Rethink that Standard Spay/Neuter Surgery

Although it is extremely common practice here in the United States, spay and neuter surgeries were not always a standard practice, and still today are not in many other countries.  In many European nations pet population is simply controlled by responsible pet ownership, and many pets do not even go under the knife.  However, for the people who do chose to have their pets altered, it is quiet common practice in other parts of the world to perform "non-standard" surgical procedures like ovary-sparing surgery.

 

 

Lets take a break-down look at the different surgical options for pets: 

  • (ovariohysterectomy) The ovariohysterectomy removes the uterus, cervix and both ovariess

 

  • An ovary sparing spay is where one or both ovaries are left in the abdomen, near the kidneys, but the uterus and cervix are removed.
  • Castration removal of both testicles in male dogs and cats.
  • Vasectomy, removal of a portion of the vas deferens, leaving the testicles intact.

 

In all of these surgical procedures, the dogs and cats will be prevented from breeding, however are vastly different for your pet's health.  

 

More and more mounting evidence is showing the vast array of health benefits of offering ovary sparing or teste sparing surgeries for our pets!



Ovary Sparing Spay (OSS):

  • Removes the Uterus, Cervix and possibly 1 Ovary
  • Leaves at least 1 Ovary if not both Ovaries
  • Hormones are maintained
  • Has a heat cycle and may have a very small amount of bloody discharge, will be attractive to male dogs
  • Not fertile
  • Not able to get a Pyometra, which is an infection of the Uterus 

Ovariohysterectomy (Traditional):

  • Removes Ovaries and some of the Uterus
  • Leaves Part of the Uterus and Cervix
  •  Hormones are NOT maintained
  • Does not have a heat cycle
  • Not fertile
  • Not able to get a Pyometra


What Are The Advantages Of Retaining The Ovaries
Health Advantages:

  • Lower incidence of hemangiosarcoma (cancer usually found in the spleen or heart)
  • Lower incidence of osteosarcoma (bone cancer)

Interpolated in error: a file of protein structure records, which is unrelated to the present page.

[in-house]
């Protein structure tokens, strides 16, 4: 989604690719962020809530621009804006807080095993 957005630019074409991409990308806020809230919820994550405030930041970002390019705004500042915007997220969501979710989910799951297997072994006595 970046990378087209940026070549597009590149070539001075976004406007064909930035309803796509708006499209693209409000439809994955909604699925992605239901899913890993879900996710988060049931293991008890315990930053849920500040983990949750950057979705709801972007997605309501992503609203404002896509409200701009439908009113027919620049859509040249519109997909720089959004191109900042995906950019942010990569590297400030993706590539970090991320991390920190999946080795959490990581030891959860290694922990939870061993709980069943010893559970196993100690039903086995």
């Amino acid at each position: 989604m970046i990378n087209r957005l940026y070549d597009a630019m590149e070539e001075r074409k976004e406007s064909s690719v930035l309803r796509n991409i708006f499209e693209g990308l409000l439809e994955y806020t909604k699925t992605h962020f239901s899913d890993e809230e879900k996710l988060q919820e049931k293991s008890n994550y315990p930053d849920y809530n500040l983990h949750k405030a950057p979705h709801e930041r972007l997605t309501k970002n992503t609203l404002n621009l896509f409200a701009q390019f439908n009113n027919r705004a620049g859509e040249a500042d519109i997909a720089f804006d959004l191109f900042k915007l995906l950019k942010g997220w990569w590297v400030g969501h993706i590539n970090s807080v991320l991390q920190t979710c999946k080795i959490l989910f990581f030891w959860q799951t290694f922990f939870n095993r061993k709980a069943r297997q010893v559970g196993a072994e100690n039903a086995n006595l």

• Lower risk of transitional cell carcinoma (bladder cancer)
  • Lower incidence of obesity, which may be due at least partly to increased metabolic rate
  • Lower incidence of urinary incontinence (equivocal if females are spayed after 5 months but before their first heat)
  • Lower incidence of urinary tract infection
  • Lower incidence of autoimmune thyroiditis and hypothyroidism
  • A reduced incidence of cranial cruciate rupture
  • A reduced incidence of hip dysplasia in female dogs that are not spayed before 5 months of age
  • Anesthesia and surgery are not appropriate for some patients with high-risk medical conditions
  • Lower incidence of adverse reactions to vaccines
  • Evidence of increased lifespan in females left intact past puberty. David J. Waters, associate director of Purdue University's Center on Aging and the Life Course and a professor in the Department of Clinical Sciences says: "Taking away ovaries during the first 4 years of life completely erased the female survival advantage. We found that female Rottweilers that kept their ovaries for at least 6 years were 4 times more likely to reach exceptional longevity compared to females who had the shortest lifetime ovary exposure."

 

What Are The Disadvantages Of Retaining The Ovaries
Health Disadvantages:

 

There are however also a few disadvantages which can come from leaving the sex organs intact which include some unwanted behavioral issues, and some additional health risks which are eliminated:

 

  • Increased risk of mammary (breast) cancer. This increased risk of mammary (breast) cancer occurs with each subsequent cycle and the benefit of spaying does not disappear until the animal reaches old age. Mammary cancer is one of the most common types of cancer in small animals. Mammary neoplasia is malignant under 50% of the time in dogs, but few dogs die from breast cancer due to low metastatic rates and early detection and treatment.
  • Increased risk of ovarian cancer. The incidence and mortality risk for ovarian cancer is very low

 

You of course need to make the best decision for you and your pet's unique situation, however please do not just make the standard decision, take the time to research and discuss options with different veterinarians before putting your pet under the knife! 

 

Keep those pet's healthy and happy everyone!

 

~PetCoachApril

April Arguin A.S., C.P.N., M.P.H.